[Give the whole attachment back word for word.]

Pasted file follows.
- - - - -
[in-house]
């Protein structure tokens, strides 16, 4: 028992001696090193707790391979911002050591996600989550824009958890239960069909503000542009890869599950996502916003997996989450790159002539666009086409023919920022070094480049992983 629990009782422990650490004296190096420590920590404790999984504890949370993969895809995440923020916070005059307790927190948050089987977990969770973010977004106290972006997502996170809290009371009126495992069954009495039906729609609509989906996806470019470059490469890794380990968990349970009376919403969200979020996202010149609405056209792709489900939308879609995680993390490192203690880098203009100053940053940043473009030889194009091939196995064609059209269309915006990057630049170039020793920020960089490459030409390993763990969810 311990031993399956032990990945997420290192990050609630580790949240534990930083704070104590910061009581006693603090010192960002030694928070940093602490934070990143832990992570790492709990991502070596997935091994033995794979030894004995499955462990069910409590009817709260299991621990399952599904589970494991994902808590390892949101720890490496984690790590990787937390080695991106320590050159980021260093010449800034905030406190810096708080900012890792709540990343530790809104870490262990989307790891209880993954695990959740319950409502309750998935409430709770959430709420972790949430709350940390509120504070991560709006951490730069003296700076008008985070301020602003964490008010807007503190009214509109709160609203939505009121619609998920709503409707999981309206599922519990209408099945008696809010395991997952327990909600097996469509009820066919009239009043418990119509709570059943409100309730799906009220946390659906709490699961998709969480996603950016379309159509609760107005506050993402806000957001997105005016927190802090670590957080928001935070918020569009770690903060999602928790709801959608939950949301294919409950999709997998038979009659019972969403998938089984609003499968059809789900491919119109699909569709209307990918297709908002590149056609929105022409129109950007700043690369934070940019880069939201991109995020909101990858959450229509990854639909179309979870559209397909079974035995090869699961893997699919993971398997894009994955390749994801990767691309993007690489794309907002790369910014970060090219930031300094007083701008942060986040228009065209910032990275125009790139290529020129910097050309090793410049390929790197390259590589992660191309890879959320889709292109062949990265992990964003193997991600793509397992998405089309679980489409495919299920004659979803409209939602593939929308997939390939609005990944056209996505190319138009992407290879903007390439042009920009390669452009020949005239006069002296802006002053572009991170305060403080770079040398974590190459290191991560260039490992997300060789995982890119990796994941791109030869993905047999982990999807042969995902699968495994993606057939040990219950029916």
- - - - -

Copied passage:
[in-house]
């Protein structure tokens, strides 16, 4: 028992001696090193707790391979911002050591996600989550824009958890239960069909503000542009890869599950996502916003997996989450790159002539666009086409023919920022070094480049992983 629990009782422990650490004296190096420590920590404790999984504890949370993969895809995440923020916070005059307790927190948050089987977990969770973010977004106290972006997502996170809290009371009126495992069954009495039906729609609509989906996806470019470059490469890794380990968990349970009376919403969200979020996202010149609405056209792709489900939308879609995680993390490192203690880098203009100053940053940043473009030889194009091939196995064609059209269309915006990057630049170039020793920020960089490459030409390993763990969810 311990031993399956032990990945997420290192990050609630580790949240534990930083704070104590910061009581006693603090010192960002030694928070940093602490934070990143832990992570790492709990991502070596997935091994033995794979030894004995499955462990069910409590009817709260299991621990399952599904589970494991994902808590390892949101720890490496984690790590990787937390080695991106320590050159980021260093010449800034905030406190810096708080900012890792709540990343530790809104870490262990989307790891209880993954695990959740319950409502309750998935409430709770959430709420972790949430709350940390509120504070991560709006951490730069003296700076008008985070301020602003964490008010807007503190009214509109709160609203939505009121619609998920709503409707999981309206599922519990209408099945008696809010395991997952327990909600097996469509009820066919009239009043418990119509709570059943409100309730799906009220946390659906709490699961998709969480996603950016379309159509609760107005506050993402806000957001997105005016927190802090670590957080928001935070918020569009770690903060999602928790709801959608939950949301294919409950999709997998038979009659019972969403998938089984609003499968059809789900491919119109699909569709209307990918297709908002590149056609929105022409129109950007700043690369934070940019880069939201991109995020909101990858959450229509990854639909179309979870559209397909079974035995090869699961893997699919993971398997894009994955390749994801990767691309993007690489794309907002790369910014970060090219930031300094007083701008942060986040228009065209910032990275125009790139290529020129910097050309090793410049390929790197390259590589992660191309890879959320889709292109062949990265992990964003193997991600793509397992998405089309679980489409495919299920004659979803409209939602593939929308997939390939609005990944056209996505190319138009992407290879903007390439042009920009390669452009020949005239006069002296802006002053572009991170305060403080770079040398974590190459290191991560260039490992997300060789995982890119990796994941791109030869993905047999982990999807042969995902699968495994993606057939040990219950029916």